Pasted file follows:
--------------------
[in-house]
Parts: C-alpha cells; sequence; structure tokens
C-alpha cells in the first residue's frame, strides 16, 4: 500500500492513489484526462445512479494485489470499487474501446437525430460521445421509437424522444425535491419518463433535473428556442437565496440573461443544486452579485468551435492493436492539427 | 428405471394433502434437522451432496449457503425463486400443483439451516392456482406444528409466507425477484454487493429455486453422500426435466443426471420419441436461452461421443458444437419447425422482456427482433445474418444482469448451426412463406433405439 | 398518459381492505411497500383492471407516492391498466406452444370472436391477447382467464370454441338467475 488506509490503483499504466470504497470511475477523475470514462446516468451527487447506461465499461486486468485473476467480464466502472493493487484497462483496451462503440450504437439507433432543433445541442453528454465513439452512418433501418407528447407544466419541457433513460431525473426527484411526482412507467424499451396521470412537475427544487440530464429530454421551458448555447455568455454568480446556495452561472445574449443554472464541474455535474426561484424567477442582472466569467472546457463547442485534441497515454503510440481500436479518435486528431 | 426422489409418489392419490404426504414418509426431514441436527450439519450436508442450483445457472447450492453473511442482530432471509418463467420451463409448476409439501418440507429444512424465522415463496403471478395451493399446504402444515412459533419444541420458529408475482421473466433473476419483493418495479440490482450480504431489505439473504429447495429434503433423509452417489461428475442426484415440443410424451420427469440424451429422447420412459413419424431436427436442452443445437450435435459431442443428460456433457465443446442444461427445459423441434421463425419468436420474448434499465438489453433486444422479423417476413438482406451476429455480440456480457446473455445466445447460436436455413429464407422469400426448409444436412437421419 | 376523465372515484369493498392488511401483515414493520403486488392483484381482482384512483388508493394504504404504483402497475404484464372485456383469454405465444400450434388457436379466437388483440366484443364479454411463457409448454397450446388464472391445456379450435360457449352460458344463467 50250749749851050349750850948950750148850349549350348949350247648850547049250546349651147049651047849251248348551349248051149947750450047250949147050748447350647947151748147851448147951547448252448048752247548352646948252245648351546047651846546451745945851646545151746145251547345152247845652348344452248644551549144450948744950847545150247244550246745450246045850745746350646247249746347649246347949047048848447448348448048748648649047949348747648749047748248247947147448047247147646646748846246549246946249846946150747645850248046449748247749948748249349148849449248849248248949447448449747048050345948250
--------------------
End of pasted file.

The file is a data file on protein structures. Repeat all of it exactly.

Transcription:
[in-house]
Parts: C-alpha cells; sequence; structure tokens
C-alpha cells in the first residue's frame, strides 16, 4: 500500500492513489484526462445512479494485489470499487474501446437525430460521445421509437424522444425535491419518463433535473428556442437565496440573461443544486452579485468551435492493436492539427 | 428405471394433502434437522451432496449457503425463486400443483439451516392456482406444528409466507425477484454487493429455486453422500426435466443426471420419441436461452461421443458444437419447425422482456427482433445474418444482469448451426412463406433405439 | 398518459381492505411497500383492471407516492391498466406452444370472436391477447382467464370454441338467475 488506509490503483499504466470504497470511475477523475470514462446516468451527487447506461465499461486486468485473476467480464466502472493493487484497462483496451462503440450504437439507433432543433445541442453528454465513439452512418433501418407528447407544466419541457433513460431525473426527484411526482412507467424499451396521470412537475427544487440530464429530454421551458448555447455568455454568480446556495452561472445574449443554472464541474455535474426561484424567477442582472466569467472546457463547442485534441497515454503510440481500436479518435486528431 | 426422489409418489392419490404426504414418509426431514441436527450439519450436508442450483445457472447450492453473511442482530432471509418463467420451463409448476409439501418440507429444512424465522415463496403471478395451493399446504402444515412459533419444541420458529408475482421473466433473476419483493418495479440490482450480504431489505439473504429447495429434503433423509452417489461428475442426484415440443410424451420427469440424451429422447420412459413419424431436427436442452443445437450435435459431442443428460456433457465443446442444461427445459423441434421463425419468436420474448434499465438489453433486444422479423417476413438482406451476429455480440456480457446473455445466445447460436436455413429464407422469400426448409444436412437421419 | 376523465372515484369493498392488511401483515414493520403486488392483484381482482384512483388508493394504504404504483402497475404484464372485456383469454405465444400450434388457436379466437388483440366484443364479454411463457409448454397450446388464472391445456379450435360457449352460458344463467 50250749749851050349750850948950750148850349549350348949350247648850547049250546349651147049651047849251248348551349248051149947750450047250949147050748447350647947151748147851448147951547448252448048752247548352646948252245648351546047651846546451745945851646545151746145251547345152247845652348344452248644551549144450948744950847545150247244550246745450246045850745746350646247249746347649246347949047048848447448348448048748648649047949348747648749047748248247947147448047247147646646748846246549246946249846946150747645850248046449748247749948748249349148849449248849248248949447448449747048050345948250